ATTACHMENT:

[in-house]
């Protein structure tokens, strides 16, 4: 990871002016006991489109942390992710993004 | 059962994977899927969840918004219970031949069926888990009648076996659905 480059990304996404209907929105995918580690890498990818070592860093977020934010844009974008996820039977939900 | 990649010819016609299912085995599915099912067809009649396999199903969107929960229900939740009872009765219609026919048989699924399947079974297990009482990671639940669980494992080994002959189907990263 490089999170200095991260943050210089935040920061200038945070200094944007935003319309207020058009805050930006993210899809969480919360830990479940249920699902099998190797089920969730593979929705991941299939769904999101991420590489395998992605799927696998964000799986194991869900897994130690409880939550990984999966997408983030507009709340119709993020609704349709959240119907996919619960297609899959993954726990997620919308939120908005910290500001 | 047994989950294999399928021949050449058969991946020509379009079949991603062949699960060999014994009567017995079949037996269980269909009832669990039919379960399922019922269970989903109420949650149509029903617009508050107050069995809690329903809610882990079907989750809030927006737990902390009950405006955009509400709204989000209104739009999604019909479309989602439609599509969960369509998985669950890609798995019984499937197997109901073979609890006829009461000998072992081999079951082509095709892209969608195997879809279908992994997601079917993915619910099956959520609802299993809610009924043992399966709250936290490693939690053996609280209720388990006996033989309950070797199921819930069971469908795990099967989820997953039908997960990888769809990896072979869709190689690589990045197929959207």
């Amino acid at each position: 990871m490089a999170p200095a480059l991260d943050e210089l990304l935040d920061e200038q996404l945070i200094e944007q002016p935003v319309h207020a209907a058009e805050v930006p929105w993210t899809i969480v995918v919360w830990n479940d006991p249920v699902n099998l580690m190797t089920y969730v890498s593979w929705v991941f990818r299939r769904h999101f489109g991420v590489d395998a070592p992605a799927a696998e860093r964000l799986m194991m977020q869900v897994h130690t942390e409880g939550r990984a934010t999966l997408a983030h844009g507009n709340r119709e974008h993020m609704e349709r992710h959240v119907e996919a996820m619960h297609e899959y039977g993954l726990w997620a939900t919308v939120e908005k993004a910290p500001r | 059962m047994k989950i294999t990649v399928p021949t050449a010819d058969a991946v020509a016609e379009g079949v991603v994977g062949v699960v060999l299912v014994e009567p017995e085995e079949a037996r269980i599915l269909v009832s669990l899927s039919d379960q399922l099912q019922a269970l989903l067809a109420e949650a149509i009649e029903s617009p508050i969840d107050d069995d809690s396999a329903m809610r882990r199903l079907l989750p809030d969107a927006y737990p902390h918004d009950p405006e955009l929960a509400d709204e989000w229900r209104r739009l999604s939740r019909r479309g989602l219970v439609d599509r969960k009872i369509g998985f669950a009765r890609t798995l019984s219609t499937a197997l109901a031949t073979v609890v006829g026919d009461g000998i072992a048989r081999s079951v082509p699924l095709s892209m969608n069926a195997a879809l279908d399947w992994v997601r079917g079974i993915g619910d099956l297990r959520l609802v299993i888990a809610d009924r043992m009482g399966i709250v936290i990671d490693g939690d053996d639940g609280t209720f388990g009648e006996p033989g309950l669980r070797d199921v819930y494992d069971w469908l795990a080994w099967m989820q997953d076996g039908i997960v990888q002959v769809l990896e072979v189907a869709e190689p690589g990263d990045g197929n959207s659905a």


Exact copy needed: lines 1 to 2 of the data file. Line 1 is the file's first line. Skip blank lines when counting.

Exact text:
[in-house]
């Protein structure tokens, strides 16, 4: 990871002016006991489109942390992710993004 | 059962994977899927969840918004219970031949069926888990009648076996659905 480059990304996404209907929105995918580690890498990818070592860093977020934010844009974008996820039977939900 | 990649010819016609299912085995599915099912067809009649396999199903969107929960229900939740009872009765219609026919048989699924399947079974297990009482990671639940669980494992080994002959189907990263 490089999170200095991260943050210089935040920061200038945070200094944007935003319309207020058009805050930006993210899809969480919360830990479940249920699902099998190797089920969730593979929705991941299939769904999101991420590489395998992605799927696998964000799986194991869900897994130690409880939550990984999966997408983030507009709340119709993020609704349709959240119907996919619960297609899959993954726990997620919308939120908005910290500001 | 047994989950294999399928021949050449058969991946020509379009079949991603062949699960060999014994009567017995079949037996269980269909009832669990039919379960399922019922269970989903109420949650149509029903617009508050107050069995809690329903809610882990079907989750809030927006737990902390009950405006955009509400709204989000209104739009999604019909479309989602439609599509969960369509998985669950890609798995019984499937197997109901073979609890006829009461000998072992081999079951082509095709892209969608195997879809279908992994997601079917993915619910099956959520609802299993809610009924043992399966709250936290490693939690053996609280209720388990006996033989309950070797199921819930069971469908795990099967989820997953039908997960990888769809990896072979869709190689690589990045197929959207």